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intent. Abuhouran also has failed to rebut the record evidence that SSA acted in accordance with SSA policy, especially in light of the numerous applications for social security cards by her or a person with her social security number, containing inconsistent information. Abuhouran failed to proffer evidence — in the form of affidavits or otherwise — that SSA employees intentionally or willfully refused to correct her information and issue a new card. Therefore, summary judgment was proper on the Privacy Act claim. See Orsatti v. N.J. State Police, 71 F.3d 480, 484 (3d Cir. 1995) (“[A] plaintiff cannot resist a properly supported motion for summary judgment by merely restating the allegations of his complaint. . . .”); Reinbold v. Evers, 187 F.3d 348, 362 (4th Cir. 1999) (summary judgment proper on Privacy Act claim where plaintiff failed to “bring forward any evidence that the [agency] acted in a manner which was `intentional or willful.'”).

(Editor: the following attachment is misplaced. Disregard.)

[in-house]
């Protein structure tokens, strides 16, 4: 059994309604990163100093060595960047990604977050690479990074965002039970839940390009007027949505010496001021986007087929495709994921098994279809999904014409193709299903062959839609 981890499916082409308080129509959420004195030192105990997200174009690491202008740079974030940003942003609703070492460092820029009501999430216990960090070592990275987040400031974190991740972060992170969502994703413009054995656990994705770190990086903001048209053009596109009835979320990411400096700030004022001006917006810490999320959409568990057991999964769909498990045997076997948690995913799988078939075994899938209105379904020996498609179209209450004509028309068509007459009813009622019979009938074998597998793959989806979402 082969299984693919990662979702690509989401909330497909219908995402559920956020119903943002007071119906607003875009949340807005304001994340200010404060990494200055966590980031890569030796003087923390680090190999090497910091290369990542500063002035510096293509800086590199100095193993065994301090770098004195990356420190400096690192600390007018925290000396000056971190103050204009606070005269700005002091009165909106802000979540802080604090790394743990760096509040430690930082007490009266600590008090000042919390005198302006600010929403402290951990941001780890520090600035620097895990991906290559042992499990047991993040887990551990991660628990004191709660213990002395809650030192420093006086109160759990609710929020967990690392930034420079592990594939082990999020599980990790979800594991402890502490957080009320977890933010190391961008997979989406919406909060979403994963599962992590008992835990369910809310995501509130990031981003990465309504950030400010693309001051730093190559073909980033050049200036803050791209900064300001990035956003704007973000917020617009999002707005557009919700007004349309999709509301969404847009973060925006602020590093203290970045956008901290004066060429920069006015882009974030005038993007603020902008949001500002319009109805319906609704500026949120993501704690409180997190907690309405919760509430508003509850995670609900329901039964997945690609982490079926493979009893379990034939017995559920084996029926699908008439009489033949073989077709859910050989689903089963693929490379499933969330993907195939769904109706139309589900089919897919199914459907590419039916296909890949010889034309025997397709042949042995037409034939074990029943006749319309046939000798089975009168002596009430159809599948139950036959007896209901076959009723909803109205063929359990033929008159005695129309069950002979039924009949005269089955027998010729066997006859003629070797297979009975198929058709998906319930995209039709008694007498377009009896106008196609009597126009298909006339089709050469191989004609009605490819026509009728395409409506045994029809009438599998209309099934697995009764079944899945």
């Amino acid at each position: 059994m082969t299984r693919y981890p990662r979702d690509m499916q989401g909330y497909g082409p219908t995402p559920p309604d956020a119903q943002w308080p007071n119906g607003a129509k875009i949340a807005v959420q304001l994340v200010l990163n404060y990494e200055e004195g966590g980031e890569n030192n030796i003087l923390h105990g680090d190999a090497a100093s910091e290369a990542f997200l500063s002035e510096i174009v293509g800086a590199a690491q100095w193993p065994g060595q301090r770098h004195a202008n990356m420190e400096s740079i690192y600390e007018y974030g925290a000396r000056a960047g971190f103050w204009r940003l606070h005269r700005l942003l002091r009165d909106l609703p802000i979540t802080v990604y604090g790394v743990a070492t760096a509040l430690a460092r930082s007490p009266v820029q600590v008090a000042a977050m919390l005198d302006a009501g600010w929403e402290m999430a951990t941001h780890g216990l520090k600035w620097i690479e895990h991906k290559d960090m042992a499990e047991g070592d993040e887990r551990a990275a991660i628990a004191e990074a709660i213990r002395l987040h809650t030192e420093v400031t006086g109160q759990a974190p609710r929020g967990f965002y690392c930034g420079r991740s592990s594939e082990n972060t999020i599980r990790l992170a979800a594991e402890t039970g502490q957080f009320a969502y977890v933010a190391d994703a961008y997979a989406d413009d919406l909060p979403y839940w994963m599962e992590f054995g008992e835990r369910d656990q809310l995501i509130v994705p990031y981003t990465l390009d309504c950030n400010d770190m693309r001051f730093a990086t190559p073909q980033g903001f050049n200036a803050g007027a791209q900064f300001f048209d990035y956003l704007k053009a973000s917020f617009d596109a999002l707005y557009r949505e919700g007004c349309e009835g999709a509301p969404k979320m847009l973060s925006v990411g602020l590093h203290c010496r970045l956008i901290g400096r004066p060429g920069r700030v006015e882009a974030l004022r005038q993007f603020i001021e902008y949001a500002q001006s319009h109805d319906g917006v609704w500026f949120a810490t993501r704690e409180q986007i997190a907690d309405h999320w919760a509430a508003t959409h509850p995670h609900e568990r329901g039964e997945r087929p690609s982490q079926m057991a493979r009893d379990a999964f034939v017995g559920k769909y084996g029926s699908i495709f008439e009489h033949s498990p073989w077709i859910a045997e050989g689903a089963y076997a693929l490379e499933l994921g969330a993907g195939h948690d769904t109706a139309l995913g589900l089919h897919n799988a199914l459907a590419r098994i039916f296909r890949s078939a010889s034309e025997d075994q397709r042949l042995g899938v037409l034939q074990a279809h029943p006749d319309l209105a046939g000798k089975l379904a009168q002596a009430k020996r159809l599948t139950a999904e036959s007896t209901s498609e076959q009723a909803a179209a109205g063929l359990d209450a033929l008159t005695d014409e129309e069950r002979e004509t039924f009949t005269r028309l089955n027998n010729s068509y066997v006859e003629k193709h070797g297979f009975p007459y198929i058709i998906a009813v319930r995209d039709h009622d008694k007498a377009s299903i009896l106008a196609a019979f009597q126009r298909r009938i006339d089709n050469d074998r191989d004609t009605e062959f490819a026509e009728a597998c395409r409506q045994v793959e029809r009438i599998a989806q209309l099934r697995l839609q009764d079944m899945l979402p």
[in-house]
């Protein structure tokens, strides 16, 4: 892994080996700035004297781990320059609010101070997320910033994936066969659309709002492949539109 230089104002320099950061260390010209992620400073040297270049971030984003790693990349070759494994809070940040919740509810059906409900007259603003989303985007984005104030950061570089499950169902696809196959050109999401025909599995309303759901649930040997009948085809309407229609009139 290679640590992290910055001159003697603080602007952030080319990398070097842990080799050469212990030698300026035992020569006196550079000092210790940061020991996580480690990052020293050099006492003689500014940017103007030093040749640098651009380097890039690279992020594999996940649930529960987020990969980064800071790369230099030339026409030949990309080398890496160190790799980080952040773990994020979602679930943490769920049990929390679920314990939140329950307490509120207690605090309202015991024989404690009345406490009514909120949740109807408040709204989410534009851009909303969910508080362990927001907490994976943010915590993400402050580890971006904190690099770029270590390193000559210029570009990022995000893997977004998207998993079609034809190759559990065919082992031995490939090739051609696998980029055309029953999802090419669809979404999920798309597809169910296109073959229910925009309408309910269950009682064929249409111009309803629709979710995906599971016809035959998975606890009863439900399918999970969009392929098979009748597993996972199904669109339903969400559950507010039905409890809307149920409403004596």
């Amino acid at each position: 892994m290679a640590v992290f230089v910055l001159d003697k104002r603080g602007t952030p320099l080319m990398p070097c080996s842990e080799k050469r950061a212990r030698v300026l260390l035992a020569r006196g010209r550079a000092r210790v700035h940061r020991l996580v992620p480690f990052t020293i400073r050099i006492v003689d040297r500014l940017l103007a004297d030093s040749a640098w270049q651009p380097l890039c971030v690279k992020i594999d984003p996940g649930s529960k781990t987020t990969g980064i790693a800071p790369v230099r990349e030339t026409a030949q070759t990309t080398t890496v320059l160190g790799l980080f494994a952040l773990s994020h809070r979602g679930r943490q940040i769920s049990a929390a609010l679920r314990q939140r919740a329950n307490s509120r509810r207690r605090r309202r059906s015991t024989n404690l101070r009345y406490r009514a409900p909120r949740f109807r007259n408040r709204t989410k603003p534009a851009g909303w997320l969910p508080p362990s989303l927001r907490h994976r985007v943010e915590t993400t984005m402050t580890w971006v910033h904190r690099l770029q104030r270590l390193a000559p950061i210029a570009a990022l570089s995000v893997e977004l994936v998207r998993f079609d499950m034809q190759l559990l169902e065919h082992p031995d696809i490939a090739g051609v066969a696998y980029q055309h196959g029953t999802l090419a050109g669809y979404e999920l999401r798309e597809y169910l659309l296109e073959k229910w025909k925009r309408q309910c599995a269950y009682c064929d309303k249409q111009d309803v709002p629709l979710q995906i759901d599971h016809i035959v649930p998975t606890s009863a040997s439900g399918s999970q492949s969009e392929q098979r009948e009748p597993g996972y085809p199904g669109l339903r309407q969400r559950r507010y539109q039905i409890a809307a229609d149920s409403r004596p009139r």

The District Court also properly granted summary judgment on Abuhouran’s inverts claim. Bivens provides a cause of action against federal officials who have committed constitutional violations. The District Court correctly concluded that a Bivens action is improper when the claims asserted are “encompassed within the remedial scheme of the Privacy Act.” See Chung v. U.S. Dep’t Justice, 333 F.3d 273, 274 (D.C. Cir. 2003). Because the Privacy Act provides a remedy, Abuhouran’s Bivens claim must fail.

Abuhouran’s final claim against the federal defendants was brought under the FTCA. The FTCA provides a cause of action against the United States for “non-constitutional torts based on the `negligent or wrongful act or omission of any employee of the Government while acting within the scope of his office or employment.’ 28 U.S.C. § 2679(b)(1).” Couden v. Duffy, 446 F.3d 483, 498 n. 10 (3d Cir. 2006). The United States is the only proper defendant in an action brought under the FTCA. Woods v. United States, 720 F.2d 1451, 1452